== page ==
‘Hammer’ Time — Again: ‘Hebrew Hammer’ director hopes for sequel
Everyone’s favorite certified circumcised private dick is poised for a big return.
Nearly 10 years after “The Hebrew Hammer” hit theaters in 2003, there’s talk of a sequel featuring the titular Orthodox hero. Filmmaker Jonathan Kesselman, a native of Van Nuys, is eyeing a May shoot for “The Hebrew Hammer vs. Hitler.”
“I’m writing a love letter to Jewish culture,” he said.
To get started on the film, Kesselman is seeking $200,000 through the crowdfunding site Jewcer.com (a sort of Kickstarter for Jewish-themed projects that seeks small pledges from many donors). So far, he’s received more than $38,000 in pledges, which would go toward pre-production costs and making an offer to a “name” actor for the role of Hitler. He has until Jan. 28 to raise a minimum of $50,000.
“Since the recession, independent money is almost impossible to come by,” Kesselman said. “But there are so many fans behind [a sequel] already.”
What a difference a decade makes. Since the first film’s premiere at the Sundance Film Festival, independent filmmakers have endured a recession and the amputation of the studios’ art house arms. “The Hebrew Hammer,” which starred Adam Goldberg, cost $1.3 million, and Kesselman believes a sequel can be made for $1.5 million.
In the original film, the hero’s mission was saving Chanukah from extinction by the diabolical hand of Damian Claus (Andy Dick), Santa’s evil progeny. That movie’s cast featured a who’s who of familiar faces: “Saturday Night Live” alums Nora Dunn and Rachel Dratch, Peter Coyote (né Cohon), former New York City Mayor Ed Koch, and “blaxploitation” genre creator Melvin Van Peebles and son Mario.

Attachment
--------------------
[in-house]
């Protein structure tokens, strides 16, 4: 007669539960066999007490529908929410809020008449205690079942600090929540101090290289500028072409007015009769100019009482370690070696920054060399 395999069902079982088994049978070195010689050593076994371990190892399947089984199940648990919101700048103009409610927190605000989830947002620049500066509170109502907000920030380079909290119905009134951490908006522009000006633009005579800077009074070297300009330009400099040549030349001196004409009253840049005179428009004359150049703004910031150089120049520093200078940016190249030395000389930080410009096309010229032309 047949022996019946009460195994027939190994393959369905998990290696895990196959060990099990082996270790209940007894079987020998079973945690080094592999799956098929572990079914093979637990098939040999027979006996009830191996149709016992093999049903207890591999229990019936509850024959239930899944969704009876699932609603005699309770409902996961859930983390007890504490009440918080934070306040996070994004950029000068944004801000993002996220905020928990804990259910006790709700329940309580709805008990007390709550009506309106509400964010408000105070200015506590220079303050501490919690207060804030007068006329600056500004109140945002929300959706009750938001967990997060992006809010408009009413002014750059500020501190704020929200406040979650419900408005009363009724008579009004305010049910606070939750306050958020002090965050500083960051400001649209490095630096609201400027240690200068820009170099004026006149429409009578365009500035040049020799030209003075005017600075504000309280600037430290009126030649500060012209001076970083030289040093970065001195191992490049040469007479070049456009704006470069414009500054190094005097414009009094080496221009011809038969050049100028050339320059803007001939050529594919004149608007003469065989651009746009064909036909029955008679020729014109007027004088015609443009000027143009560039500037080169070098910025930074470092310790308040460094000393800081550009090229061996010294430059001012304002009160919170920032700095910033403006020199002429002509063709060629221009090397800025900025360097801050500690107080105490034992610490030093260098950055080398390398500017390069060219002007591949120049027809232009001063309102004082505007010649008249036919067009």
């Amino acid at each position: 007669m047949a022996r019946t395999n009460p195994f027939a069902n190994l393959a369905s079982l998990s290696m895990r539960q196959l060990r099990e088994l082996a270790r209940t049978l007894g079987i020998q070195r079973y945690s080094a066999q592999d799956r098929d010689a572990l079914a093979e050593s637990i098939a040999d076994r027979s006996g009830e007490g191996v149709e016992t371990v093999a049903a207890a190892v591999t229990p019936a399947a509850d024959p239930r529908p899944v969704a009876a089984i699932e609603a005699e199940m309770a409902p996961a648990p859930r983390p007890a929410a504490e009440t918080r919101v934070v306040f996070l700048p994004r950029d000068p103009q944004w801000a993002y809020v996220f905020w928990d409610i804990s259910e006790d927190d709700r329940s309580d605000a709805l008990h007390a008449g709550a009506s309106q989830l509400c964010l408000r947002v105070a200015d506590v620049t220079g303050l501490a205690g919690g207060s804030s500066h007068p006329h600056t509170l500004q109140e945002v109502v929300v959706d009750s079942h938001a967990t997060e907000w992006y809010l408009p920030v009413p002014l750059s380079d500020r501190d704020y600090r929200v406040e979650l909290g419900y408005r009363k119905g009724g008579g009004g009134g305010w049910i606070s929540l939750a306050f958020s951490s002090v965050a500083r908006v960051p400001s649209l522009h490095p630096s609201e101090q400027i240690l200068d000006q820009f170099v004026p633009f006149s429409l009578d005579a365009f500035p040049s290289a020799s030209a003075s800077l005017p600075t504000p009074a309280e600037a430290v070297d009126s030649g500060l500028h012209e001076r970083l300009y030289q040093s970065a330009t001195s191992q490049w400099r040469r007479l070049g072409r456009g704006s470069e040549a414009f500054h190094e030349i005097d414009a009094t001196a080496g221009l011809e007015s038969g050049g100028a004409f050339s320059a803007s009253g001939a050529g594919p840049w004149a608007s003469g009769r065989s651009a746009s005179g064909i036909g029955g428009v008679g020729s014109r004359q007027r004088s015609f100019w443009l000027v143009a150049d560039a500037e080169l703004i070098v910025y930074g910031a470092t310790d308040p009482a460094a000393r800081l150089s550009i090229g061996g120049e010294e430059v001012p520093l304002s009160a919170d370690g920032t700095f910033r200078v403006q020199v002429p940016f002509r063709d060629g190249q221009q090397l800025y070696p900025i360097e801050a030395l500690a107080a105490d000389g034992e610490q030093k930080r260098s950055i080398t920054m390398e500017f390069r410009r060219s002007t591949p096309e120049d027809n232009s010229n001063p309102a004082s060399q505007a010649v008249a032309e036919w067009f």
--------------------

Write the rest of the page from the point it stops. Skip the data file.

In the proposed follow-up, the stakes escalate as the Hammer, a.k.a. Mordechai Jefferson Carver, works to prevent a time-traveling Hitler from rewriting Jewish history. His pitch on Jewcer describes it as “History of the World: Part 1” crossed with “Bill & Ted’s Excellent Adventure.”
Based on a storyline he and Goldberg cooked up, Kesselman’s script promises a cavalcade of notable Jews — Moses, Abraham, Isaac, Albert Einstein, Anne Frank, Philip Roth and Steven Spielberg.
“There’s a scene in which Adam will be playing Jesus, as well,” said Kesselman, who envisions a Borscht Belt “Last Supper” scene featuring Mel Brooks, Carl Reiner, Sid Caesar and Larry David.
“The Hebrew Hammer” was Kesselman’s feature-film debut. In the last decade, he has gone on to direct myriad commercials (recently, for Red Mango frozen yogurt).
“I’m a better filmmaker than I was 10 years ago,” he said, thinking back to when the then-27-year-old first-time director covered 33 locations in 22 days. “I was so stressed!”
So was the original a box-office success?
“I have no idea,” admitted Kesselman, who never audited now-defunct producer ContentFilm in favor of retrieving the sequel rights.
He said he would like to reunite some of the original’s cast members, including Judy Greer, whose first leading role was as Goldberg’s love interest in the movie and who recently dazzled critics in “The Descendants.”
Kesselman insists that “The Hebrew Hammer” “wasn’t a parody of blaxploitation. I was tired of the way Jews were being portrayed on screen.”
Since 2003, movies such as “Munich,” “Defiance” and “Inglourious Basterds” have brought empowered Jews to the big screen while cinema has embraced postmodern genre-mashing where cowboys combat aliens, and our 16th president hunts vampires. Additionally, the animated time-travel/Hitler yarn, “I Killed Adolf Hitler,” based on cartoonist Jason’s 2008 Eisner Award-winning graphic novel, is in development.
Kesselman is not discouraged by such trending.
“Charlie Chaplin used Hitler in ‘The Great Dictator,’ ” he said. “As long as they’re making movies, Hitler will always be the ultimate villain.”